The roads were soaked, but visibility began to improve. The Michelin Pilot Roads were skating around drenched corners further keeping forward progress at a near crawl. But we were nearing the end. In Scoffield, the only gas station/general store was closed, but we stopped anyway to warm up a bit. Next we raced north through Indian School Canyon towards Duchesne. The worst of the weather was now behind us and the sun shone down on us covering us with radiant warmpth.
We head north from Scoffield towards 191 and Indian Canyon. Another set of great sweeping turns and we take them at a quick but comfortable pace with Dave in the lead, me third and Eric and Dawn riding double on the 919 between us. It is thoroughly impressive to watch Eric handle that bike loaded down with passenger and luggage, while Dawn sits on the back, hair flapping out from under her helmet, and either reading a book or taking pictures, seemingly oblivious that the bike is leaning 25 degrees at 70 mph...too fun to watch!
Entering Duchesne, Kris and I, who were in the lead, turned right to get to the gas station and watched in fear as a Utah Highway Patrol car started heading back up Indian School towards the rest of the group. We hoped they would see him in time to scrub off enough speed to avoid a needless speeding ticket. We were greatly relieved when they all came around the corner, obviously unticketed.
While the gang gassed up and munched on gas station delicacies such as Kit-Kat bars and RedBull, a familiar sound drifted in from the west. Is that Triple? I asked. Somehow, Mike and Crystal had caught up with us. The reunion was as joyful as it was unexpected as Mikey gloated at having caught up with us, even after making a side trip to Zion National Park, however, Mikey made up his time by skipping Huntington Canyon and having to ride through the clouds.
Our numbers restored, the group of us headed out to ride Wolf Creek Pass, the last of the canyon roads before we planned to have dinner in Park City. But riding west the setting sun in our eyes was blocked, once again by more dark heavy clouds. Passed the town of Hanna as the road began its gyrating ascent, the road became wet as we were to ride, once again, through a heavy, dark cloudbank. In all my years riding, I had never ridden through clouds (other than the Pacific Coast – but that's different). But now, were were going to ride through clouds twice in one day. The excitement generated by the unique occasion was quickly dampened by the bitter, sharp cold. Much colder than the clouds we rode through over Huntington Canyon. The only other significant difference was that it was not as wet, nor was the duration as extensive.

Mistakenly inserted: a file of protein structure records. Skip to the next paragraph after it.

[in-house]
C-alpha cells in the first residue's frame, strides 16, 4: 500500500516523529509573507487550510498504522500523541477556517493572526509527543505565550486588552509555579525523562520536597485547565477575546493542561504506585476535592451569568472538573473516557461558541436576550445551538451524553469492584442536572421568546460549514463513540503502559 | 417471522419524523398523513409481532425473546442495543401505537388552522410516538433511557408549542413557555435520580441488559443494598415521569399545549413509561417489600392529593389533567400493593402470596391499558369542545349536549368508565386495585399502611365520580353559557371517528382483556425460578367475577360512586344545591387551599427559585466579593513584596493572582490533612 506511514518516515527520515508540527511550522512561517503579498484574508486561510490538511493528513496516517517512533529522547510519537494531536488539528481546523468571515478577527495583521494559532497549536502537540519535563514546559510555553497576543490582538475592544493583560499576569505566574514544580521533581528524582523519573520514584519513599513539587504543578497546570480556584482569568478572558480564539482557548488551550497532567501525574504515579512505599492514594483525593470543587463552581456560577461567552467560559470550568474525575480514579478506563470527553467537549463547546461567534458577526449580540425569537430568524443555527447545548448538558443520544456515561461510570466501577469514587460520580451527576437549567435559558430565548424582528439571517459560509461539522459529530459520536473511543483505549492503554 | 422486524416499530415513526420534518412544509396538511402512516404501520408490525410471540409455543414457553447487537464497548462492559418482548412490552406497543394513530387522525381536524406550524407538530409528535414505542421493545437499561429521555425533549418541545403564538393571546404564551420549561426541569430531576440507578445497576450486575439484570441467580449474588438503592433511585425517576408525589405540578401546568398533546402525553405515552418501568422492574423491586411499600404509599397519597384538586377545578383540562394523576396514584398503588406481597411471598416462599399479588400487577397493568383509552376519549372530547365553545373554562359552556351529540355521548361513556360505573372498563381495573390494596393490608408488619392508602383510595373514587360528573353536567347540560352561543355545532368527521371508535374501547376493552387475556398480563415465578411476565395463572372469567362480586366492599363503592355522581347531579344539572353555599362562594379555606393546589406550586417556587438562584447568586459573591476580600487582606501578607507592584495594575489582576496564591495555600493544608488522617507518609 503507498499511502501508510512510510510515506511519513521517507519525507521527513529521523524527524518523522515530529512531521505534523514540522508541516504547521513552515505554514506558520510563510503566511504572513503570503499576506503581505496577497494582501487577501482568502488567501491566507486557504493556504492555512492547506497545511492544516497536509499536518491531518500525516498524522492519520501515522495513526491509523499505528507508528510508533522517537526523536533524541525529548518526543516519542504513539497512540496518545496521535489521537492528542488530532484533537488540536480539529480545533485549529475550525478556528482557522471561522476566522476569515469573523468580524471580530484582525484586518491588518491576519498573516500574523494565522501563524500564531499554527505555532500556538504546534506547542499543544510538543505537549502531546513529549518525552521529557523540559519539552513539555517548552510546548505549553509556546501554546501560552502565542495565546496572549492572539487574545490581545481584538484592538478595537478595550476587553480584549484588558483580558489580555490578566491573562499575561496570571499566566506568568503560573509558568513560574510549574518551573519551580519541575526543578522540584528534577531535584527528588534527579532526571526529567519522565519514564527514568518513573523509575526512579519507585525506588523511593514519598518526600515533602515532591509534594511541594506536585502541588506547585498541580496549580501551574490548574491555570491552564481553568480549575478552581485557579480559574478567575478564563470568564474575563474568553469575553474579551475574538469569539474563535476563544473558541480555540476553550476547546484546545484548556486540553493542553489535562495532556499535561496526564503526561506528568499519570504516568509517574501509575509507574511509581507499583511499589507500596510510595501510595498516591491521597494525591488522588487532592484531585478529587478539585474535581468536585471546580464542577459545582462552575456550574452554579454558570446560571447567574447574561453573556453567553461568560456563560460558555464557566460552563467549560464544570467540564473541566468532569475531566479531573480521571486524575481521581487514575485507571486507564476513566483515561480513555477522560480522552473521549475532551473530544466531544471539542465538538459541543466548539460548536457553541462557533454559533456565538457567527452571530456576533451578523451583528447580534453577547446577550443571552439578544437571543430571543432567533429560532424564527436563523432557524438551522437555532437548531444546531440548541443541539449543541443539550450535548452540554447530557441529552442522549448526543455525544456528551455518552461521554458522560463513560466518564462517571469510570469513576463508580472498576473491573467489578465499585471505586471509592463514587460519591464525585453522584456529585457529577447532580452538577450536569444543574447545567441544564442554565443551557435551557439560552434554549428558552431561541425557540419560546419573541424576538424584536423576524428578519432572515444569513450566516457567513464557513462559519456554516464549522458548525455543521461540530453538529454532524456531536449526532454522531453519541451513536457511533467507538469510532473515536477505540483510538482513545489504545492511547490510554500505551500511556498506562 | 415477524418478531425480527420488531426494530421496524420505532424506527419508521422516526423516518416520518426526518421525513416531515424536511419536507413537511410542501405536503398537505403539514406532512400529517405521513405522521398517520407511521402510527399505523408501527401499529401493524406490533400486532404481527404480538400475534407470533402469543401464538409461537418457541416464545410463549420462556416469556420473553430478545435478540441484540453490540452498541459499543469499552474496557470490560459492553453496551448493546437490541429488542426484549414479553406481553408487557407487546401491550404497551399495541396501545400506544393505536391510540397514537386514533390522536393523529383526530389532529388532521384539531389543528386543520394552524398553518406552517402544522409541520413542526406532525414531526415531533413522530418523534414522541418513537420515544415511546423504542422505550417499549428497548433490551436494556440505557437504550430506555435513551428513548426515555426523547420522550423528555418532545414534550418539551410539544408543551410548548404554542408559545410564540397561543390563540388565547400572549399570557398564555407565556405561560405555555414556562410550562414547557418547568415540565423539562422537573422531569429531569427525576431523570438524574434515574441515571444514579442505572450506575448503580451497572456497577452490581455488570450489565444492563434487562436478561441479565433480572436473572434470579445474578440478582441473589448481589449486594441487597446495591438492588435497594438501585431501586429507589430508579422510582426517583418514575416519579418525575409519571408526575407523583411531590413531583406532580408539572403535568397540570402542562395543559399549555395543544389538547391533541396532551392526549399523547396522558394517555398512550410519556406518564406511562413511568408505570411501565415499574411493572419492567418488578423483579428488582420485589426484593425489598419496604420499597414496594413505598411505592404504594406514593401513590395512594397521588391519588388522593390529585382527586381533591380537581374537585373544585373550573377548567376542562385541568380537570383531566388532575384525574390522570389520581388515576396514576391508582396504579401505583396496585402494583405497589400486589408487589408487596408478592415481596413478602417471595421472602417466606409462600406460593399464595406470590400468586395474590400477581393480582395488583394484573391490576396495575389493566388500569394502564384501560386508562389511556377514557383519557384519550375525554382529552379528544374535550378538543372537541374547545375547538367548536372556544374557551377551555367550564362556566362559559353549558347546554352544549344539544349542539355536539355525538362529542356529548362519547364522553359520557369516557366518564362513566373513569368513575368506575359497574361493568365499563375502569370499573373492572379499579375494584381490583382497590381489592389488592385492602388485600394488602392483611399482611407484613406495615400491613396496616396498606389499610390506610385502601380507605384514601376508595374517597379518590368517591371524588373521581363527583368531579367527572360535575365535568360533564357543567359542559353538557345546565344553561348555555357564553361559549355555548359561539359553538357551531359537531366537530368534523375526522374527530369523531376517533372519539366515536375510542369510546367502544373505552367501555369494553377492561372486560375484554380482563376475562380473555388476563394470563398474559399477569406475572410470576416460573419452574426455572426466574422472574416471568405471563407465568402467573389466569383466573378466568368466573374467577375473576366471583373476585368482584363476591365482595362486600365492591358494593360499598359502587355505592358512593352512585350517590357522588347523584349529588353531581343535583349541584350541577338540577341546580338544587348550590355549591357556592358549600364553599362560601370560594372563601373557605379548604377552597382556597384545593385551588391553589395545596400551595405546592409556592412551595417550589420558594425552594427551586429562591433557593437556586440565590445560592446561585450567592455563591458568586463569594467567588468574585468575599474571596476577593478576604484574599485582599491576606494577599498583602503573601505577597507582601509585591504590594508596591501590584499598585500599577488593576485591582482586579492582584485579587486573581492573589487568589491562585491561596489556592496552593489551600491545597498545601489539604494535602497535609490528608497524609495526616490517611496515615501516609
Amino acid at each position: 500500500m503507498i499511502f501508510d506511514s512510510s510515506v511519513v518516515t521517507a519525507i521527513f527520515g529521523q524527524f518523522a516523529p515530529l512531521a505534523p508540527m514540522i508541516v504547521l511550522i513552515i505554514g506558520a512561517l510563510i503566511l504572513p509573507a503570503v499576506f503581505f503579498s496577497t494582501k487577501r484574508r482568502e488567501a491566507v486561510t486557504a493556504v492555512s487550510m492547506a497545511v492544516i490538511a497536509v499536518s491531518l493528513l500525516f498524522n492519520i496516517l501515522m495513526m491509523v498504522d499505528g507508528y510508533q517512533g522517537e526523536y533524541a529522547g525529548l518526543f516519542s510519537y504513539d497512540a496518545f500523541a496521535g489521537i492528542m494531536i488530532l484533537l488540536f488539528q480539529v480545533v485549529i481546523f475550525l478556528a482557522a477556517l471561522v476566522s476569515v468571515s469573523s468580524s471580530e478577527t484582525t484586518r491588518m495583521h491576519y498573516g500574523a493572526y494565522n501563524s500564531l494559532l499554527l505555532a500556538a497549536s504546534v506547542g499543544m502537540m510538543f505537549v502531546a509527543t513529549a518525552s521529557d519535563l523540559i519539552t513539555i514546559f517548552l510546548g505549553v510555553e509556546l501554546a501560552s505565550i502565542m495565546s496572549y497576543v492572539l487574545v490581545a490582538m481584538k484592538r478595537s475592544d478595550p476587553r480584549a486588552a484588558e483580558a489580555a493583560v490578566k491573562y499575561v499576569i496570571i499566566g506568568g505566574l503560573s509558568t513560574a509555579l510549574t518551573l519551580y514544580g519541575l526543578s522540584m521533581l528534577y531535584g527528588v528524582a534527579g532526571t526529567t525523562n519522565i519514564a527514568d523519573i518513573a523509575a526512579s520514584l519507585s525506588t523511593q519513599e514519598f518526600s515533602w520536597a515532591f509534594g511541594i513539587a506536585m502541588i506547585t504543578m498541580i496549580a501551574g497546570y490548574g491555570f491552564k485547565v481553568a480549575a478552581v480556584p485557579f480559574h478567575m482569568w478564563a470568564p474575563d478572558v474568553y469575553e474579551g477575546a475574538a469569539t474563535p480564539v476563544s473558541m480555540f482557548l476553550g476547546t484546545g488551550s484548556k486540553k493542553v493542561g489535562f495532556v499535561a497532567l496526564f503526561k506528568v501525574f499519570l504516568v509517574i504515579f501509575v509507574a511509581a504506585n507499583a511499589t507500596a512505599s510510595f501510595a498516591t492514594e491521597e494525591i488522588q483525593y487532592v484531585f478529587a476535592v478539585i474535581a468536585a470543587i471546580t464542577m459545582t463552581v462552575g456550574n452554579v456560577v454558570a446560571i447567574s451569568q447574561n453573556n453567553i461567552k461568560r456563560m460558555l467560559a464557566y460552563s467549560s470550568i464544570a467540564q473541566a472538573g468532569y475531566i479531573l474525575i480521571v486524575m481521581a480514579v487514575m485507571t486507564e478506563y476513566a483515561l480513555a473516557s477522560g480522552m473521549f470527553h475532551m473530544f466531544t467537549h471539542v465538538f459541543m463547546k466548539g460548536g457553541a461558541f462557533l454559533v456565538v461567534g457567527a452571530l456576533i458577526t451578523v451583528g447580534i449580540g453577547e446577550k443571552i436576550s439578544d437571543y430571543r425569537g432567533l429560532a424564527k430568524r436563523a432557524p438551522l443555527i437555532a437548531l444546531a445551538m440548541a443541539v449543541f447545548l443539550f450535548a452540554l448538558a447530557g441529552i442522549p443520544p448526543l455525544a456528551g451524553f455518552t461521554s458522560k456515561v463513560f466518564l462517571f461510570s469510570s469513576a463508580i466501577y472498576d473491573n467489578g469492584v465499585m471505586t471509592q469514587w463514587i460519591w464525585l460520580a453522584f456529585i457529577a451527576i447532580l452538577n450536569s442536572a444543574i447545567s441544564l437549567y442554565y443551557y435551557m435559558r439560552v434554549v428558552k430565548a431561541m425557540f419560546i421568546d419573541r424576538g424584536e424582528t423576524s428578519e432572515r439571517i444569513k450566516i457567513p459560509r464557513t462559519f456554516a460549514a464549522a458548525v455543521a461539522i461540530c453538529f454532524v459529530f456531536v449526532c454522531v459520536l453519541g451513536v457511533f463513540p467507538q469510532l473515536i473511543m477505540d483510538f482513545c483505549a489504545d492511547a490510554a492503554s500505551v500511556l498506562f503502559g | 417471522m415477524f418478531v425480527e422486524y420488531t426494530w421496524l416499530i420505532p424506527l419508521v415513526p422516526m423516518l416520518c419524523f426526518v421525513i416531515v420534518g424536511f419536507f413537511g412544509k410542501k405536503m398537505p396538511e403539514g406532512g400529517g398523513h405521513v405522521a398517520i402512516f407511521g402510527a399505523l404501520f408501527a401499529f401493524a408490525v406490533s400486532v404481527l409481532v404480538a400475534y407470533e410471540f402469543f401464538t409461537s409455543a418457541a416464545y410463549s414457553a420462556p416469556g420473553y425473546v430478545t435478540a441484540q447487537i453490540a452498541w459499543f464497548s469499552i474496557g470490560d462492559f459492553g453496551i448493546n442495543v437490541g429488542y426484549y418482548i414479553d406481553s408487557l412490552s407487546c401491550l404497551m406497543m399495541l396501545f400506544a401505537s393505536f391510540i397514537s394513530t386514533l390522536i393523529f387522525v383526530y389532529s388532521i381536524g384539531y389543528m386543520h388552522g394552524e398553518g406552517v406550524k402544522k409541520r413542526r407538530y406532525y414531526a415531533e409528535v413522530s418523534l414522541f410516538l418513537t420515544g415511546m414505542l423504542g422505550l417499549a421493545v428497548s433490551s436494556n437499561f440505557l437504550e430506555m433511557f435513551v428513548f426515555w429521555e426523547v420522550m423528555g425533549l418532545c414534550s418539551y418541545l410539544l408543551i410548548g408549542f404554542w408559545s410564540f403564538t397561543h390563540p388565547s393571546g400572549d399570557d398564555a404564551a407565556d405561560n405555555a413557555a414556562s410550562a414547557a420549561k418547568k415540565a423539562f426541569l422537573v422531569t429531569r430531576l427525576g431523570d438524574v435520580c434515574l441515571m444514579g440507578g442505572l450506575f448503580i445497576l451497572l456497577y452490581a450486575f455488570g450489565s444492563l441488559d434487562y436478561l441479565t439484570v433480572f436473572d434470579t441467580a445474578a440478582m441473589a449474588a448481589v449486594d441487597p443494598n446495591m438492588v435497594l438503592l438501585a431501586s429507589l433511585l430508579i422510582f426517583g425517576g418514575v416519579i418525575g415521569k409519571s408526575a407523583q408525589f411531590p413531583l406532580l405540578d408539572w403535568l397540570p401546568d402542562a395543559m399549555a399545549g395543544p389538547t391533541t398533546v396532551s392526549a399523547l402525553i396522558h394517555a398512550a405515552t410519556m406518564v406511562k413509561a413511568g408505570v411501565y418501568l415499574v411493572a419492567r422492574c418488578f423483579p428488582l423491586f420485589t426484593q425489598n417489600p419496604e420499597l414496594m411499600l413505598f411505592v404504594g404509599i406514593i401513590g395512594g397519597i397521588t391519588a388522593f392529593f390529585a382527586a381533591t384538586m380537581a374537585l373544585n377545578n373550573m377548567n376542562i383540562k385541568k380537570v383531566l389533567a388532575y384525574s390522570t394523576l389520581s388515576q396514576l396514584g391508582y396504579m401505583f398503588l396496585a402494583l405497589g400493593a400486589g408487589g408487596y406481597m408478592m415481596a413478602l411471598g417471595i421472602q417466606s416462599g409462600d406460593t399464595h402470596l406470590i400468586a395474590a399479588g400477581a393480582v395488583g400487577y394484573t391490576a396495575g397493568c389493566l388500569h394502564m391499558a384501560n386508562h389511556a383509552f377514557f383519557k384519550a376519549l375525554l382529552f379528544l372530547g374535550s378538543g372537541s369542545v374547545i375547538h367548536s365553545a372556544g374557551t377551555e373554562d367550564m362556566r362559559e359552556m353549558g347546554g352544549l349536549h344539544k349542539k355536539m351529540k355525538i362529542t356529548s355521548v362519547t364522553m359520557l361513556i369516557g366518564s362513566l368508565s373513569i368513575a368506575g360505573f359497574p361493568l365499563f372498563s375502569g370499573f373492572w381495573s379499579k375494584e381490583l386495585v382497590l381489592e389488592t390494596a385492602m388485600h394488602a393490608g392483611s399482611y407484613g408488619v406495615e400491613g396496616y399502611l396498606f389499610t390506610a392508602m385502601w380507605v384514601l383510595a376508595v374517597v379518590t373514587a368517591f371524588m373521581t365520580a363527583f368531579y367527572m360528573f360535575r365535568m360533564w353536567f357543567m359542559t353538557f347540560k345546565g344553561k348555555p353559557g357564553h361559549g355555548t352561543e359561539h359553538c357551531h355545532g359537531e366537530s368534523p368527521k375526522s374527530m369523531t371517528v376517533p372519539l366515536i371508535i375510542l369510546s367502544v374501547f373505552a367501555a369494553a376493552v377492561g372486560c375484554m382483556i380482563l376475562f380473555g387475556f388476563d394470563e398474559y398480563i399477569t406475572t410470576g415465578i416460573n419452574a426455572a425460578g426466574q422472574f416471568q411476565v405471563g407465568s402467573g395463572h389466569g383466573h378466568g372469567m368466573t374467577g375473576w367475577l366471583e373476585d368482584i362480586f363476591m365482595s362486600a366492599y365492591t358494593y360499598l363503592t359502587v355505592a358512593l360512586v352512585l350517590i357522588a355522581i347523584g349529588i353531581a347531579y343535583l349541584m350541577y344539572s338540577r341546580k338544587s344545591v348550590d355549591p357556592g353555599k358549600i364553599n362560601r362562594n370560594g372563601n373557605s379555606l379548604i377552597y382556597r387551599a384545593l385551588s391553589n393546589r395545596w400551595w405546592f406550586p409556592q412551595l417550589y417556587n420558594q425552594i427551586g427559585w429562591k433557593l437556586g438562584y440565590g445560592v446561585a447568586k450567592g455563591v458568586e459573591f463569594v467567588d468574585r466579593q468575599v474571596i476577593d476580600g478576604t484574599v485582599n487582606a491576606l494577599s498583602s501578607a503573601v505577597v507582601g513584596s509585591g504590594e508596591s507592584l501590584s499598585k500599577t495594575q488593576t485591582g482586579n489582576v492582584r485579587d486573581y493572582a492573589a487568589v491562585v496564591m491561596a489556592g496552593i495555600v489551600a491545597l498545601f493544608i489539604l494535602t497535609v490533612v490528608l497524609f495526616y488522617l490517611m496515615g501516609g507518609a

As soon as we crested the heights of Wolf Creek, the misery had slackened. Warm rays of golden sun, spattered with brilliant azure blue patches of sky were facing us to the west as we rode down in elevation. Coasting down one long stretch of road, I was so transfixed by the view to the west that I did not even notice the Sheriff coming the other direction, and what timing… On any other occasion I would have likely been well in excess of the posted limit and have been almost guaranteed a citation for my criminal behavior, but today, stareing awestruck at the miraculous afternoon light, I was actually proceeding at a speed below the posted limit.
Now only a few dreary miles remained between us and dinner. Shivering off the bitter cold of Wolf Creek Pass, we began to warm up as we arched around the onramp to highway 40 and turned west again onto highway 80. After less than five miles of interstate droning we took the exit to Park City and promptly rode directly to the restaurant where we shed only a modicum of clothing in order to retain what little body warmth we had retained from the last hour of riding. We quickly ordered up hot coffee and clam chowder to start off the last meal of a very successful Memorial Day Ride.
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Page Updated November 19, 2012 10:43